From: GT on
"Chelsea Tractor Man" <mr.c.tractor(a)> wrote in message
> On 29 Jul 2010 12:51:04 GMT, Adrian wrote:
>> It is a damn sight easier to unwittingly exceed the speed limit than it
>> is to exceed the drink-drive limit, and strict obedience of the speed
>> limit distracts attention from other - more important - aspects of safe
>> driving.
> not really, you can fail morning after. All cars have speedos, no cars
> have
> breathalysers.

As an aside - there are now cars with breathalysers - you have to blow in a
little tube before it lets you start the engine. It was a high spec BMW or
Merc I think. I have no links or evidence to support this claim - think I
saw it on a tv programme a years or two back.

From: GT on
"Adrian" <toomany2cvs(a)> wrote in message
> Matt B <matt.bourke(a)> gurgled happily, sounding much like
> they were saying:
>>>> It's not safe to drive past a busy school at chucking-out time at 30
>>>> mph (or even at 20 mph), yet it happens and is perfectly legal.
>>> Umm, no, it isn't legal.
>> As far as the speed limits are concerned it is.
> "As far as the speed limits are concerned", driving a stolen car whilst
> pissed and banned from driving is legal.

Not normally - stolen cars always seems to go over the limit on 'Street

From: Brimstone on

"Phil W Lee" <phil(a)> wrote in message
> "Brimstone" <brimstone(a)> considered Thu, 29 Jul 2010
> 09:45:28 +0100 the perfect time to write:
>>"Chelsea Tractor Man" <mr.c.tractor(a)> wrote in message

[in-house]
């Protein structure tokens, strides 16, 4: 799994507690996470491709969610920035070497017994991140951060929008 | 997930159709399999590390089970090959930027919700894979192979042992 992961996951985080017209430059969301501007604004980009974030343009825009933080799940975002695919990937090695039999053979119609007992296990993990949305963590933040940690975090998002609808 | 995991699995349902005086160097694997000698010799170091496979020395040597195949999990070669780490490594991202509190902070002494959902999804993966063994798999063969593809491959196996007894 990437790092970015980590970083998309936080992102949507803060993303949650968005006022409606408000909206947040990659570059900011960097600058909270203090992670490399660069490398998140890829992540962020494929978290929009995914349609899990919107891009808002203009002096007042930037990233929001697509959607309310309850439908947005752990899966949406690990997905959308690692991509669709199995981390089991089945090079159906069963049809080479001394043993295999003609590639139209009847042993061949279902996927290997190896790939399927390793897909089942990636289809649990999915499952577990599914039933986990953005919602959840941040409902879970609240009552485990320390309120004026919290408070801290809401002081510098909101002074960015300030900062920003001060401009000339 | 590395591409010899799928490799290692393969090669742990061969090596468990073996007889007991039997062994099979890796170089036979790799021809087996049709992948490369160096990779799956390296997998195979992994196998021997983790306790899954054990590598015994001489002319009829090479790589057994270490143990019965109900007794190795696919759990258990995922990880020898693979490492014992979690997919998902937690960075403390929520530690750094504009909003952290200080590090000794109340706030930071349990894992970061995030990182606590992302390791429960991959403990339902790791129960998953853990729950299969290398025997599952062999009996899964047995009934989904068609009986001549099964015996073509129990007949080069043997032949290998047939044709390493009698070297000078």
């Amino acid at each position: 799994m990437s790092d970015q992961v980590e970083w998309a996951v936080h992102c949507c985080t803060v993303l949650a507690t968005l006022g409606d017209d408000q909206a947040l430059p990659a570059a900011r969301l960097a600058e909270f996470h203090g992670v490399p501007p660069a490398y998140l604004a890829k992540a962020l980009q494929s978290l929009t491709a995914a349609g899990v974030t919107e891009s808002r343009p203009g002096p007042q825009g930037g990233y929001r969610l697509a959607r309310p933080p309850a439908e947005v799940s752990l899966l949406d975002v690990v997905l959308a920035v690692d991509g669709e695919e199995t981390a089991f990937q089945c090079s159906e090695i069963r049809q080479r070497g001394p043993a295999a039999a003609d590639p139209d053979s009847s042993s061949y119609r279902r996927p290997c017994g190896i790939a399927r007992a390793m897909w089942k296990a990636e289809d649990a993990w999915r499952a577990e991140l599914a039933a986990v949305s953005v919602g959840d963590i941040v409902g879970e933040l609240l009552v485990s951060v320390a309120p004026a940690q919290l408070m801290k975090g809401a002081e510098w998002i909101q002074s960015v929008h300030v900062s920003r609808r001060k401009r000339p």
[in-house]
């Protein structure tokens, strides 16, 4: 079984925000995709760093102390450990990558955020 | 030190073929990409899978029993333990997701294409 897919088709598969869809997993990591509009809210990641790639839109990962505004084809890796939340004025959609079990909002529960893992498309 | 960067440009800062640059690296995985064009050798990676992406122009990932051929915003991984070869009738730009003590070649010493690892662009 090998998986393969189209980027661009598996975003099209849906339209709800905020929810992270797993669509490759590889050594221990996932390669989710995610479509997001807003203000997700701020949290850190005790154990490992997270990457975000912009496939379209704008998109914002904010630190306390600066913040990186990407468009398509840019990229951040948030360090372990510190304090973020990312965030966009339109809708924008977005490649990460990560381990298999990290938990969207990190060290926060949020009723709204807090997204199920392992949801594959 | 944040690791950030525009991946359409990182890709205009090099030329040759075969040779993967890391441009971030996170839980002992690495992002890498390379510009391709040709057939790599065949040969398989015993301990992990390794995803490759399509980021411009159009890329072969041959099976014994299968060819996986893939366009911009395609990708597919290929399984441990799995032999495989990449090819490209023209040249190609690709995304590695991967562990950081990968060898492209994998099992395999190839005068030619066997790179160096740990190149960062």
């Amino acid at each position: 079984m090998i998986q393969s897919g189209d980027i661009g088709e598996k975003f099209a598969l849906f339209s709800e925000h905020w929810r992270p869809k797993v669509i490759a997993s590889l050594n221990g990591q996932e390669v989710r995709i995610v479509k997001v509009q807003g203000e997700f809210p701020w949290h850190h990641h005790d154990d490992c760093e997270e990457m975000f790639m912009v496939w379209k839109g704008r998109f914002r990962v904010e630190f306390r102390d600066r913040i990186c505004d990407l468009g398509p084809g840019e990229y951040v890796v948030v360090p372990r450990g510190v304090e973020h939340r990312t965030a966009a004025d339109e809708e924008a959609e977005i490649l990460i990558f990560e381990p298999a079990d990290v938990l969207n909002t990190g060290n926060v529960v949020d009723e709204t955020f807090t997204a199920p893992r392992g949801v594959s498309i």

>>> On Thu, 29 Jul 2010 09:21:49 +0100, Brimstone wrote:
>>>>> "colloquial" is what we use in everyday speech, it's the dictionary
>>>>> definition. If specialists use it another way, that's a specialists
>>>>> definition for internal use by them.
>>>> "Colloquial" is also what people use when they're uneducated or too
>>>> lazy
>>>> to
>>>> use correct terminology.
>>> Nonsense. Colloquial language is the everyday language of all people,
>>> educated or not. "Pavement" in everyday english means footway. In legal
>>> or
>>> technical conversations it means otherwise. If you use that technical
>>> usage
>>> in everyday speech, it is *you* who are wrong.
>>Nevertheless, to get back to the original point that started this
>>exchange, the footway (pavement as you choose to call it) is a part of the
>>road and cyclists kill more vulnerable users of it.
> Are you seriously trying to claim that there is any type of road user
> who kills less users of the footway than cyclists do?
> I'm fairly sure that even pedestrians kill more vulnerable users of
> the footway than cyclists do, although that pales into insignificance
> compared to anything with an internal combustion engine.
> I suppose if you get pedantic you could claim that cyclists kill more
> vulnerable users of the footway than hovercraft do, or jetski riders.

Hovercraft and jetskis are not authorised for use on the public highway.

From: Brimstone on

"Chelsea Tractor Man" <mr.c.tractor(a)> wrote in message
> On 29 Jul 2010 12:52:16 GMT, Adrian wrote:
>>> May at 250 wasnt driving carelessly or dangerously, if he did it on a
>>> motorway it would be the *speed* that was the danger
>> So you'd expect him to be on the receiving end of an SP50 if tugged,
>> would you?
> no, the speed alone would be judged dangerous driving
There have been cases where someone driving in excess of the speed limit has
been charged with "dangerous driving" and has been acquitted.

From: Brimstone on

"Chelsea Tractor Man" <mr.c.tractor(a)> wrote in message
> On Thu, 29 Jul 2010 12:43:43 +0100, Brimstone wrote:
>>> the idea is to drive at the limit if safe to do so,
>> What leads you to believe that?
> why would you do otherwise?
Because what is, or is not, safe varies from person to person. Hence we get
people pootling along at 35 mph in a 60 limit when the road is good for 70+
and other people doing vastly greater speeds on the same section of road.